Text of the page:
Catholic Schools to End Racial Segregation
March 27, 1962
On Tuesday, March
27, 1962, Archbishop Joseph Francis Rummel met with Catholic School Superintendent Henry C. Bezou and a group of parish priests
at Notre Dame Seminary on South Carrollton Avenue. At 7 p.m. Monsignor Bezou announced that all New Orleans Diocese Catholic
schools would accept all qualified Catholic children (as determined by age and readiness testing), with no exceptions, who
might apply for the upcoming school year. No mention of race was included in Bezou's statement but, as Rummel had been
outspoken regarding ending segregation in his schools because it was morally wrong and sinful, the message was clear.
Segregation in Catholic schools would end at the start of the 1962-1963 school year. The only other major change
in Catholic school policy would be the addition of a common registration date -- April 13 and 14.
At this time, 18,851 Negro students were enrolled in 30 racially segregated Catholic schools. Twelve Black
children attended 12 different otherwise white schools. In New Orleans alone, 15 Negro schools served 7254 elementary
students and Negro high schools had an attendance of 1724. The archdiocese' population of 1, 142,907 included 527,400
Catholics. The total Catholic school enrollment was 61,025 in 116 elementary schools with 14,682 in 37 high schools.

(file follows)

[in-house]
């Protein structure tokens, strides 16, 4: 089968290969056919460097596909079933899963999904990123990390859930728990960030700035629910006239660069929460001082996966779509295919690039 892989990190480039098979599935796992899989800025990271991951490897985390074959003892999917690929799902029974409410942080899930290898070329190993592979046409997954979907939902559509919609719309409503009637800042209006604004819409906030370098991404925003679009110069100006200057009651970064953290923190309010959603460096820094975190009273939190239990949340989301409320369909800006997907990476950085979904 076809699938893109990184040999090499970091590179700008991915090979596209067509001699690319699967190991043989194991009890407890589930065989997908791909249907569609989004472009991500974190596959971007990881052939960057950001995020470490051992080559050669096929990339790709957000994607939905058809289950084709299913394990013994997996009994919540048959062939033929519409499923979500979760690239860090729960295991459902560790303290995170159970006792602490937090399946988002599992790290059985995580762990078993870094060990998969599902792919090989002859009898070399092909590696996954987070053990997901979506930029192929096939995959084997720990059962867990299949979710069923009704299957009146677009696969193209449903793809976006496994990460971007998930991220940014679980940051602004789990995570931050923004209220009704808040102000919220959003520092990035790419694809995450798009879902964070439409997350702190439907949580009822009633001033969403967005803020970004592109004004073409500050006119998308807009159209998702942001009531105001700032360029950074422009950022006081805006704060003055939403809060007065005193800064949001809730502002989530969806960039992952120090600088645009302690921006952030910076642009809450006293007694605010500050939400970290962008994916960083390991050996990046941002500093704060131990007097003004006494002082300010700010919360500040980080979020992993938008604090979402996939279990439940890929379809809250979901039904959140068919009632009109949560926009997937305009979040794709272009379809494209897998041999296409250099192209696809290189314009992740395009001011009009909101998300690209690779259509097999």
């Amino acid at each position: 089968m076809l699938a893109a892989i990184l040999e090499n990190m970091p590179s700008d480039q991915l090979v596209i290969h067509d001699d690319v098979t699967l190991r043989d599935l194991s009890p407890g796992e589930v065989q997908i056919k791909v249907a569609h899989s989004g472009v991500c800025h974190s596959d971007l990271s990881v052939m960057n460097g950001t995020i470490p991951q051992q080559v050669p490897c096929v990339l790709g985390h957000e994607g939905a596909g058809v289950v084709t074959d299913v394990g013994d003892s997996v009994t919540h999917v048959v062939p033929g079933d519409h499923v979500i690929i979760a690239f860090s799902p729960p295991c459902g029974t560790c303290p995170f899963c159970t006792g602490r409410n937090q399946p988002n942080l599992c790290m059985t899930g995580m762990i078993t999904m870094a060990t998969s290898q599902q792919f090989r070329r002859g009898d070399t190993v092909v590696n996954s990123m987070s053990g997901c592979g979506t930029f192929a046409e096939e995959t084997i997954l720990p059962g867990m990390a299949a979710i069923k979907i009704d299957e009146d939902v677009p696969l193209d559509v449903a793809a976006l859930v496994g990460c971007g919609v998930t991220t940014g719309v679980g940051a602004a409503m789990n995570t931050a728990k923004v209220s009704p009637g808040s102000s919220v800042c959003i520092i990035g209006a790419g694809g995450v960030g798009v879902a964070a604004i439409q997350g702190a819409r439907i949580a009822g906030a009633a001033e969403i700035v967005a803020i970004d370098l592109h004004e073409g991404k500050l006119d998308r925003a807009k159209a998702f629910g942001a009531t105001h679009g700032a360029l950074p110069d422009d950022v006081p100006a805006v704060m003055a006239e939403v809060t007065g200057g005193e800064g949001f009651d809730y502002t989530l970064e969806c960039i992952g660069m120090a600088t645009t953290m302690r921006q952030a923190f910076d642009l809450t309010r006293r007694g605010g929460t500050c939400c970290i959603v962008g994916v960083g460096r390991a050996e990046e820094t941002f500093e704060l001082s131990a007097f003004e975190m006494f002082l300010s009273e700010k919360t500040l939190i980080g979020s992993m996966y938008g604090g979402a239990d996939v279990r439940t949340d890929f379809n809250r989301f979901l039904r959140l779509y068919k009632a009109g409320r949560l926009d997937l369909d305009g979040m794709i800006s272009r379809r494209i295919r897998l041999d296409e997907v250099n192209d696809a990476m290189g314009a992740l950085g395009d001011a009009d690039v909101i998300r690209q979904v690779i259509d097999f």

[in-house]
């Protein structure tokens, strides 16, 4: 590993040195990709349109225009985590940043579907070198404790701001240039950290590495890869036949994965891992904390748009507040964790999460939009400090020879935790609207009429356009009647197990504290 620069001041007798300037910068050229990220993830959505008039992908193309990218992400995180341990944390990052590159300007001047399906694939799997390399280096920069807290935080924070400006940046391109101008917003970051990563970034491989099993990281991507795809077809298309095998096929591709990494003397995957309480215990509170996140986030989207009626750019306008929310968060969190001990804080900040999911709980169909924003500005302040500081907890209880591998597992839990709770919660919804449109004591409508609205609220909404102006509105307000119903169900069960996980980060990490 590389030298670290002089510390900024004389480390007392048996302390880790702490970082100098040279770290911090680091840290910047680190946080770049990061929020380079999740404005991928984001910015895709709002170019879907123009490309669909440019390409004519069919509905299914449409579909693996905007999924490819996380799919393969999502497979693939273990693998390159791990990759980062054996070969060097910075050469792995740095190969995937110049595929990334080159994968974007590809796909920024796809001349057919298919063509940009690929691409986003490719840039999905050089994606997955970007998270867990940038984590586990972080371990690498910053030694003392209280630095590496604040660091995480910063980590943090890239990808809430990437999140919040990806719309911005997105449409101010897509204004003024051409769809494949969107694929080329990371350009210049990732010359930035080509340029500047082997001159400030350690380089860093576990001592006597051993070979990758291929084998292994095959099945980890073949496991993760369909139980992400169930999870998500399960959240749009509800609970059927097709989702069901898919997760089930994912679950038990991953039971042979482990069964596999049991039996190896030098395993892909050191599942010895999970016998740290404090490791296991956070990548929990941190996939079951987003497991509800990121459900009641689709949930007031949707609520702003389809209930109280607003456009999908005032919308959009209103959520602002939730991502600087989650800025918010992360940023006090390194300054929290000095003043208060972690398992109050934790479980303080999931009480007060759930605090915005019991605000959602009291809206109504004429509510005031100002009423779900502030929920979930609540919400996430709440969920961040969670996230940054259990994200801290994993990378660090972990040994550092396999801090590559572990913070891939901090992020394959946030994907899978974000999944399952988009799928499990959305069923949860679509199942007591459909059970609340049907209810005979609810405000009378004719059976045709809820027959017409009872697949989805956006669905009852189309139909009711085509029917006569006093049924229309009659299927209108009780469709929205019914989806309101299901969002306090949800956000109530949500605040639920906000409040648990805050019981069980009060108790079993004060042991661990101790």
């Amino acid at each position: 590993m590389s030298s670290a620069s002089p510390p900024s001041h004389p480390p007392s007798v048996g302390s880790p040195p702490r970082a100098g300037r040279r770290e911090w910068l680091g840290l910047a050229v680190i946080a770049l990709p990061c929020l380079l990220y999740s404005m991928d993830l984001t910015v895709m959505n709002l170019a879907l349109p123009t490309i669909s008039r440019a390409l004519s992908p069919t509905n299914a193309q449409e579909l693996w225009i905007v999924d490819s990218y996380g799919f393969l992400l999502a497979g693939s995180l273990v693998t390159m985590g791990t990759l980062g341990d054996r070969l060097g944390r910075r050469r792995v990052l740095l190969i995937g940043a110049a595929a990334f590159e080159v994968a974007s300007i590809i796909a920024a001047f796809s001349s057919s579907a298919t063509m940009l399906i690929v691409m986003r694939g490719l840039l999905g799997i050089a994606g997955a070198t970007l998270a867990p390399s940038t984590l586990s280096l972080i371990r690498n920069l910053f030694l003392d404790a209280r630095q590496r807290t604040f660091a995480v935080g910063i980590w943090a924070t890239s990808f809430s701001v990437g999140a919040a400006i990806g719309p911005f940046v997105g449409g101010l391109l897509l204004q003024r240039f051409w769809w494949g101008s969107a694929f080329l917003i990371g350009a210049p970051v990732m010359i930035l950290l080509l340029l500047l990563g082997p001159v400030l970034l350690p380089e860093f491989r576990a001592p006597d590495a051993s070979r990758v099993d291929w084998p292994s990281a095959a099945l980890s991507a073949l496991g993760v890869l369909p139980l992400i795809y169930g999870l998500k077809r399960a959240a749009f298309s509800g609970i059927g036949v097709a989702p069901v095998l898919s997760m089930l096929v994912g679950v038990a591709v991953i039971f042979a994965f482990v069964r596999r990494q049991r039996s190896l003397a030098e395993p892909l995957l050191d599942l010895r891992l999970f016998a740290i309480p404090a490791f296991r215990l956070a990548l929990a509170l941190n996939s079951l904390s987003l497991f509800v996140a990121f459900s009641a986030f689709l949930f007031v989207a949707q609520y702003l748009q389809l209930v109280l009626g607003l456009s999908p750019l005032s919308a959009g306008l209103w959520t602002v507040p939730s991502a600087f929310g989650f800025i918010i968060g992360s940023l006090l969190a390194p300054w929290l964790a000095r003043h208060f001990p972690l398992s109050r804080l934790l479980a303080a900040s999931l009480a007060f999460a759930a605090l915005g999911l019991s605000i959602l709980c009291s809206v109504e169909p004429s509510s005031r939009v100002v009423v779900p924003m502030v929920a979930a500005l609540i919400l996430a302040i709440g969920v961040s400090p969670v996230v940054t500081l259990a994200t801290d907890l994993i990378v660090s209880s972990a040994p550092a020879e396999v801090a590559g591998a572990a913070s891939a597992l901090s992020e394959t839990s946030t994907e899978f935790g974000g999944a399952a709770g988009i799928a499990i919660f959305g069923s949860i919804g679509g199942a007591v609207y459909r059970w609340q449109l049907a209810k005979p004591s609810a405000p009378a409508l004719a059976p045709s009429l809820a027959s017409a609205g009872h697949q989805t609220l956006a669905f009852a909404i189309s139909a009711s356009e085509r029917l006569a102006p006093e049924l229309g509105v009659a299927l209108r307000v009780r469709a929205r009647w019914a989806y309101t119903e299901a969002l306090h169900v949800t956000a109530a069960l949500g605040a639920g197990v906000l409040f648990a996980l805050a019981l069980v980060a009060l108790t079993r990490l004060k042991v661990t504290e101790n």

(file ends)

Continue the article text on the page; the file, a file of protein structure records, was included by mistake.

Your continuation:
Civil parishes comprising the Archdiocese of New Orleans included Washington, St. Tammany, St. John the Baptist, St. Charles,
Orleans, St. Bernard, Jefferson, Lafourche, Terrebonne, Plaquemines, and part of St. Mary parish.
When asked if racial segregation would be accepted by area Catholics, Bezou responded, "As one who has
lived here all my life, I expect Catholics will show the same loyalty demonstrated in many other dioceseses, including those
in Southern states". Copies of Reverend Robert Guste's "For Men of Good Faith" were distributed at the
press conference because it, according to an archdiocese spokesperson, accurately presented archdiocese views on segregation.
Eight women picketed on the South Carrollton Avenue
sidewalk in front of the chancery building, including Mrs. B. J. (Una) Gaillot, president of Save Our Nation, Inc., who had
announced their plan on Monday. She would later (on April 16) be excommunicated from the church, along with Leander Perez
and Jackson Ricau, by Rummel.
That evening, in Pointe-A-La-Hache,
state Senator E. W. Gravolet, vice-chairman of the Legislative Joint Committee on Segregation, predicted "A mass boycott
will greet the integration" of Catholic schools in New Orleans. In an Associated Press interview, Gravolet said,
"They may have larger boycotts than we had when they first desegregated Frantz and McDonogh 19 schools [by federal court
order -- see November 14, 1960
]. In fact, McDonogh's enrollment of 500 students had dropped to 15 White and 5 Negro students since being integrated.
At Willam Frantz school 100 Whites and one Negro attended -- the prior enrollment had been 450.
Bezou's expectation that area Catholics would accept desegregation of their schools proved accurate. Rather
then a decline in enrollment, new schools were added, including Archbishop Rummel, Archbishop Chapelle, Archbishop Shaw, and
Archbishop Blenk -- all high schools which first opened in September, 1962.
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Born in Milneburg in 1898, trumpeter Gustave Joseph (Sharkey) Bonano
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